Until recently it seemed that NFC depended on the consumer owning a smartphone. However, in November, 45 of the world’s largest mobile operators committed their support for the GSM Association’s NFC standard. This means that NFC technology will be embedded in every phone’s SIM card, removing the current restriction to smartphones. Added to recent innovations like over-the-air application updates, this will help consumer adoption. However, whether your phone comes with NFC out-of-the-box or not, enabling the retailer to accept these new contactless transactions presents a more difficult challenge. Merchant acceptance remains a problem that falls to merchant acquirers and independent service organizations and retailers themselves.
However, the card schemes are now offering clear incentive for contactless adoption through EMV. Starting in October of 2012, Visa will waive requirements for merchants to conduct annual assessments for compliance with the PCI Data Security Standard if at least 75% of their Visa transactions are conducted through point-of-sale terminals that accept both contact and contactless chip cards and NFC devices. Considering that PCI compliance annually costs US merchants about $2 billion, this is a significant incentive in its own right.
It is also possible that the mobile network operators will have more of a role in solving the retailer’s adoption problem. With the move to embed NFC technology in your SIM card, NFC will be released from its dependence on smart phones and even NFC stickers. With all phones NFC-enabled, mobile-to-mobile NFC payments could happen more readily in-store without the need for physical integration into the retailer’s systems. This should make NFC adoption by retailers much easier. And, with operators having the ability to choose which payments schemes are supported, there could be an opportunity for alternatives to the existing payment schemes for low value transactions perhaps offering more favourable payment processing rates.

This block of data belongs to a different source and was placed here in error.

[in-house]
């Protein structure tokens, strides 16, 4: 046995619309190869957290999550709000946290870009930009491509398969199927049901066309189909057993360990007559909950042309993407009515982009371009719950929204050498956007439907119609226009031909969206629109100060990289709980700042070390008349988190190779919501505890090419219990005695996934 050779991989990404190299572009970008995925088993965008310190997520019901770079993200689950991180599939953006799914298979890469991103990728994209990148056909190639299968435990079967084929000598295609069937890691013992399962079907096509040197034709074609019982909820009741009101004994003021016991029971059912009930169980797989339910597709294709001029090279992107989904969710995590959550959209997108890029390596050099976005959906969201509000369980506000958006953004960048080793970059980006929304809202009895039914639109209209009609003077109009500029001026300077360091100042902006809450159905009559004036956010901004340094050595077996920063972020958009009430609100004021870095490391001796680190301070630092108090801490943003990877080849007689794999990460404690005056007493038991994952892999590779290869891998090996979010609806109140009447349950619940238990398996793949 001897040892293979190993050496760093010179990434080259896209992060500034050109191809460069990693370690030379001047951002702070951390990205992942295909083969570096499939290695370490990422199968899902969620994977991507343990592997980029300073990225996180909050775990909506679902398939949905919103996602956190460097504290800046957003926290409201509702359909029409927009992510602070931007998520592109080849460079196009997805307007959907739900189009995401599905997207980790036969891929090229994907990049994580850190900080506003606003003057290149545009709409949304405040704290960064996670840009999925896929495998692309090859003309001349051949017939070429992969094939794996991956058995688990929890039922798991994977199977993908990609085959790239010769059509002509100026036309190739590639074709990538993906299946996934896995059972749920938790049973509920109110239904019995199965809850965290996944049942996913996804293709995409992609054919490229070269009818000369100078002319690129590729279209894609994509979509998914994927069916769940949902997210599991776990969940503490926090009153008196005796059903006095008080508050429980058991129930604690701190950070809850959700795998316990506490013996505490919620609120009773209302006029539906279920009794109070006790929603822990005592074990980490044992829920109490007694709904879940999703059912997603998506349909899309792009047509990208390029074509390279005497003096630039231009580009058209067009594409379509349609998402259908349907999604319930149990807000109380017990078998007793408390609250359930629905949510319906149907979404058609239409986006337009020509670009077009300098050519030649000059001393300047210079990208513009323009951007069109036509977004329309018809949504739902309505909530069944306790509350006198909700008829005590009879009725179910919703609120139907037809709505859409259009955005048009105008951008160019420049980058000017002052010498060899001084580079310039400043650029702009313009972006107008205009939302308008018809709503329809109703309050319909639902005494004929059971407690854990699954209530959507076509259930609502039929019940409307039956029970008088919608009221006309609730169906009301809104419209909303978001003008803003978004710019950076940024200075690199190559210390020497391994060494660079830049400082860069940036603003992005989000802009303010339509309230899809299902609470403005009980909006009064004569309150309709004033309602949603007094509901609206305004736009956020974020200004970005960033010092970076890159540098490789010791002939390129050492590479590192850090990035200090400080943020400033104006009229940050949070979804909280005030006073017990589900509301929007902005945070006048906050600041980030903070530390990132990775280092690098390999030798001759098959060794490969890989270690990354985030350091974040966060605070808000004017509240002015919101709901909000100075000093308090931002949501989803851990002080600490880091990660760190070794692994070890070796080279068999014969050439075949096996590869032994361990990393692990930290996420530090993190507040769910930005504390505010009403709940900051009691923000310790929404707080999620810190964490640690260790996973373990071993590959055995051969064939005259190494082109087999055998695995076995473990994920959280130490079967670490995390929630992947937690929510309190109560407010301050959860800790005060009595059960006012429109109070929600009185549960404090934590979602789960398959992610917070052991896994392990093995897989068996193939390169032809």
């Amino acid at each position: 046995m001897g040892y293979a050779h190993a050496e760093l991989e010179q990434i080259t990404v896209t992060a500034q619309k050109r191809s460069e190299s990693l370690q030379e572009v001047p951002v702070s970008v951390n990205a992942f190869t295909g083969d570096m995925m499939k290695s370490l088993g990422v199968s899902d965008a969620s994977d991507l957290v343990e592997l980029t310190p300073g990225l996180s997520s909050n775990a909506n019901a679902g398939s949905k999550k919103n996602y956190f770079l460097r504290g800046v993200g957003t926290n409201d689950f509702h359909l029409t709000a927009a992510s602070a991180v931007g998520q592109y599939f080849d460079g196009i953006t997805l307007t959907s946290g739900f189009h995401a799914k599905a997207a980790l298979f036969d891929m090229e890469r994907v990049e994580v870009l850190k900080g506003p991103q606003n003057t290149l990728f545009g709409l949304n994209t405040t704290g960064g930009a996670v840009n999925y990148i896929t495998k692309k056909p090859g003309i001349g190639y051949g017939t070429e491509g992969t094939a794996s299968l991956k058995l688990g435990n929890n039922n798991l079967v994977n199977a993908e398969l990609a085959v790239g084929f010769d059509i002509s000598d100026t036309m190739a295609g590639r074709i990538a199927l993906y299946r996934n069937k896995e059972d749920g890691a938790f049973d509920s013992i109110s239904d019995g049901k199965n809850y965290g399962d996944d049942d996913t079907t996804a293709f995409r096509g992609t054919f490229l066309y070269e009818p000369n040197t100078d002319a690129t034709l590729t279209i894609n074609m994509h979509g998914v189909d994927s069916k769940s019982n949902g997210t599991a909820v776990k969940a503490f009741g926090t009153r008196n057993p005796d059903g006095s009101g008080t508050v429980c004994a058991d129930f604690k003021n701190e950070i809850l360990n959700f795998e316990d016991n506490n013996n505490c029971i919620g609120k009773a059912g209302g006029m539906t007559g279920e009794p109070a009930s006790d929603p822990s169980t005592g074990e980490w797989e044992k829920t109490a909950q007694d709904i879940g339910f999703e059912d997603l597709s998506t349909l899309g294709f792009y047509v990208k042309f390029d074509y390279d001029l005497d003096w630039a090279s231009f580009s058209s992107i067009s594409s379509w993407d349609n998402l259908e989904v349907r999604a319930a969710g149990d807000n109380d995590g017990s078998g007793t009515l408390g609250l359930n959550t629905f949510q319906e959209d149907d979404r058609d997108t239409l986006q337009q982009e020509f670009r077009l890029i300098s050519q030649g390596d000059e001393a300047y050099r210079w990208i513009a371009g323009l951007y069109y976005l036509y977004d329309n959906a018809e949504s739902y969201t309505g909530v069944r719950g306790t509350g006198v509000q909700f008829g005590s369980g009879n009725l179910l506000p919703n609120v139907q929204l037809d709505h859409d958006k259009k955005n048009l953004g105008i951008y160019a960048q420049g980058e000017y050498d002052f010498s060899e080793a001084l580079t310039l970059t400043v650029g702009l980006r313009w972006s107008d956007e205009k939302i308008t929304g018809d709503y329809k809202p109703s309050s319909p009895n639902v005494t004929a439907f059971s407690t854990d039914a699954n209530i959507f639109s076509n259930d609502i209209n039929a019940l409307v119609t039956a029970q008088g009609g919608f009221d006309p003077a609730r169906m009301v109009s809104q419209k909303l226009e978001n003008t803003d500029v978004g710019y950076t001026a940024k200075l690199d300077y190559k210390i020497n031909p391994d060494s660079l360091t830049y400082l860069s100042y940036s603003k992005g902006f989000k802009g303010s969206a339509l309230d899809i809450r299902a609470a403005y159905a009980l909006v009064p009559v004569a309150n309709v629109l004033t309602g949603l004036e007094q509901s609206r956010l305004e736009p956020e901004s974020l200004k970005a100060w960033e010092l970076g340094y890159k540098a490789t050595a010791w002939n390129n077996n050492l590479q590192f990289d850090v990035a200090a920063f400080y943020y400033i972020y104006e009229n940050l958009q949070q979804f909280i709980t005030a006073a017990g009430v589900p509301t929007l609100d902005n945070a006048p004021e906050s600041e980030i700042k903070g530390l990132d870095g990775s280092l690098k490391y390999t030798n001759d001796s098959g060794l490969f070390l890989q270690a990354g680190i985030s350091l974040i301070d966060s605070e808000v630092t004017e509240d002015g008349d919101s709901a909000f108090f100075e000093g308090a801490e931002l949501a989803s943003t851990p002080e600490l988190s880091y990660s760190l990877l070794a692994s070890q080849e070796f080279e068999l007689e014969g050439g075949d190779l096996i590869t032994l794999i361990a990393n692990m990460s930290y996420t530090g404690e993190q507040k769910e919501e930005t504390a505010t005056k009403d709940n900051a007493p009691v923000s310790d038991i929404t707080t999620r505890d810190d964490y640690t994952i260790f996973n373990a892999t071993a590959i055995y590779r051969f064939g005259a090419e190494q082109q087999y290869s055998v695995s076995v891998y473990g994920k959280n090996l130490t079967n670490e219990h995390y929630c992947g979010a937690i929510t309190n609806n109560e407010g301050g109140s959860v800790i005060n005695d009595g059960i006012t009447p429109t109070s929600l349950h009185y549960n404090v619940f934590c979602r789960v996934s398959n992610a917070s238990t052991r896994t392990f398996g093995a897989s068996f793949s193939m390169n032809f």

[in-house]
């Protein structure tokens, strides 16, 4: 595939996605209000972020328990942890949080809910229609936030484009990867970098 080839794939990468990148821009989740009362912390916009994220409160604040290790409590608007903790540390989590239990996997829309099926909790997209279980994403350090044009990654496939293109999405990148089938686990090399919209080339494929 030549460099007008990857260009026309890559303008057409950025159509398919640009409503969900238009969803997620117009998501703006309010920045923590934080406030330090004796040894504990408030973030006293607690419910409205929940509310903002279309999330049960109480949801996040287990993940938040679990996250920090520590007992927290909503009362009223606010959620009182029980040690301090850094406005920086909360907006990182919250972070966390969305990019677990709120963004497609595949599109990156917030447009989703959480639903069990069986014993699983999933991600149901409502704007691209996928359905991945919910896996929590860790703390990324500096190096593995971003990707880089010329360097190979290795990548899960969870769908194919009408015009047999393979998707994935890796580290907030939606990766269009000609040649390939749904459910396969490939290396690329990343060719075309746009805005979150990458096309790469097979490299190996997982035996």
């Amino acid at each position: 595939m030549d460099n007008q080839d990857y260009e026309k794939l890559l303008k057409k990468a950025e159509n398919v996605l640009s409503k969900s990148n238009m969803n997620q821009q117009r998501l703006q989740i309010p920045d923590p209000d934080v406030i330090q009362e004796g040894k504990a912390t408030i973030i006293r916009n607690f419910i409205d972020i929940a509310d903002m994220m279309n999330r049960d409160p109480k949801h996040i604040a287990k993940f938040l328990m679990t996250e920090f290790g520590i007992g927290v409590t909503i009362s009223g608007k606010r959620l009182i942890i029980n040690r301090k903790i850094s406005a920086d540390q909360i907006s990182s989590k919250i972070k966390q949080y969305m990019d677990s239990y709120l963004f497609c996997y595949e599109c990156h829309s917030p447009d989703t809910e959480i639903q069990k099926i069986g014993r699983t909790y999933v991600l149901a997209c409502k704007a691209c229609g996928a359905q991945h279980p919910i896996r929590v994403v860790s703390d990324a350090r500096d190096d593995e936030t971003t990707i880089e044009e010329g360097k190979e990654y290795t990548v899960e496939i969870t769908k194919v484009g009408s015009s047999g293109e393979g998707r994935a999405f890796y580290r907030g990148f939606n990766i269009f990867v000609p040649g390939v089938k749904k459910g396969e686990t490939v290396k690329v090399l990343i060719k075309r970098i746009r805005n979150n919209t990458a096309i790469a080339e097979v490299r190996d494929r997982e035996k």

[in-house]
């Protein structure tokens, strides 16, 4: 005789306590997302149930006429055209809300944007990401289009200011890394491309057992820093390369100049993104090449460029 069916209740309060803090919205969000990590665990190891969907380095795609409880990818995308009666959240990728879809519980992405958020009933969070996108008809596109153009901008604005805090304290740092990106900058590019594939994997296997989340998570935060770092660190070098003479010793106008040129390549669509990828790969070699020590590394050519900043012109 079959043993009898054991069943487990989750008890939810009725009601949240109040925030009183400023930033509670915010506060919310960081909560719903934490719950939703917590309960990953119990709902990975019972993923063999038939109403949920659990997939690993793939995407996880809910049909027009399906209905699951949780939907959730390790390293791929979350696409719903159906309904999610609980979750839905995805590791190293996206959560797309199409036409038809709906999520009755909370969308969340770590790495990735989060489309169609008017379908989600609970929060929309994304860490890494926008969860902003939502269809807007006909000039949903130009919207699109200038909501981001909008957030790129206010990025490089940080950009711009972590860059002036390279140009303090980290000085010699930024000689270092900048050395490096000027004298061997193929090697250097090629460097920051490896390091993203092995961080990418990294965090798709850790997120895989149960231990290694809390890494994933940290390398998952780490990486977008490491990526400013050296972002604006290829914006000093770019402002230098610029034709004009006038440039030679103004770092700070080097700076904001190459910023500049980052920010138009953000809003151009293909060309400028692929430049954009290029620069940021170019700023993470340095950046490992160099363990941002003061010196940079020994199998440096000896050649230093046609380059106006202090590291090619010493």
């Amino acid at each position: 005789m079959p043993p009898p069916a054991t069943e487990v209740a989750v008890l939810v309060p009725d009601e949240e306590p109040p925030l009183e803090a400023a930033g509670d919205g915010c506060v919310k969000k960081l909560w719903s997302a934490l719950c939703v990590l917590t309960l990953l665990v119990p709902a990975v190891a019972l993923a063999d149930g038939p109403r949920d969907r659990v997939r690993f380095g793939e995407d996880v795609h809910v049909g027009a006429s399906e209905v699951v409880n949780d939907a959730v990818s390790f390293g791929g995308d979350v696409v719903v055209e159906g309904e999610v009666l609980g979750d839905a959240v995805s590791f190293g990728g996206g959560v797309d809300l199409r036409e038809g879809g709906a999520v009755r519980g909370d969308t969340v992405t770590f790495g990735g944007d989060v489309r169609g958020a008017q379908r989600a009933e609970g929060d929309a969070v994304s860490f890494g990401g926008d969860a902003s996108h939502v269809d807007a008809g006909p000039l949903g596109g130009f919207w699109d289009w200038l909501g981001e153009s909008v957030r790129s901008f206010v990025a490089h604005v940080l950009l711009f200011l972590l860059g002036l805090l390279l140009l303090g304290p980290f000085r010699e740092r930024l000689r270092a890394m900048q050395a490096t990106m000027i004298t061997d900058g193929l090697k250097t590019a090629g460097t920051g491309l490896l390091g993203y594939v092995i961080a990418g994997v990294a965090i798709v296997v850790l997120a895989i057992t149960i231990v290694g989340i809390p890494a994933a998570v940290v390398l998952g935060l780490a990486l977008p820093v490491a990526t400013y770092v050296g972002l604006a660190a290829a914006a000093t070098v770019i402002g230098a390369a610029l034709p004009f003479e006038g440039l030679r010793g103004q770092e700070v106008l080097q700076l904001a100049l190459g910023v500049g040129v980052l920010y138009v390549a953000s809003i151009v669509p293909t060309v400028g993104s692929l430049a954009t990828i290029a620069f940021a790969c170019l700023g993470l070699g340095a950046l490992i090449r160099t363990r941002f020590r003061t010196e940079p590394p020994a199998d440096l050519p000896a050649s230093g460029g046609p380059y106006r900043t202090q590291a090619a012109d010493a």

There isn’t just one new payments model on offer for retailing. In contrast to the open NFC standard, proprietary schemes like Square are offering new cloud-based payments to eliminate the need for any in-store infrastructure. Cloud retailing, which is not limited to proprietary offerings, can blur the lines between traditional Internet shopping and the real thing. And this is something consumers should welcome. For example, you could choose to pay via apps on your phone while in the store, as if it were a virtual transaction. Square, in particular, offers the ability to pay without any physical interaction – no signature, no swiping, no PIN, and no tapping either. With Square’s Card Case, geo-fencing can transparently initiate the shopping process with check out being completed by user verification. Square’s Jack Dorsey insists that, “Cash registers and credit card terminals are relics of an expensive, complicated, and impersonal commercial transaction system.”
Whether any method comes to dominate will probably come down to consumer preference and utility. Some solutions may be more appropriate for different retail environments and some may facilitate more sophisticated added-value offerings like loyalty. In any event, with the weight of industry behind it, NFC is likely to be here for some time. What’s clear is the future of in-store retail payments is primed for valuable innovation that is more than just another payments method but should be seen as an opportunity to drive customer loyalty and revenue.
Bayberry was engaged by a group of Credit Unions seeking a solution in response to the need for access to payments and electronic banking solutions. The group was overseeing the roll-out of an EFT and ATM solution it had selected from a local banking provider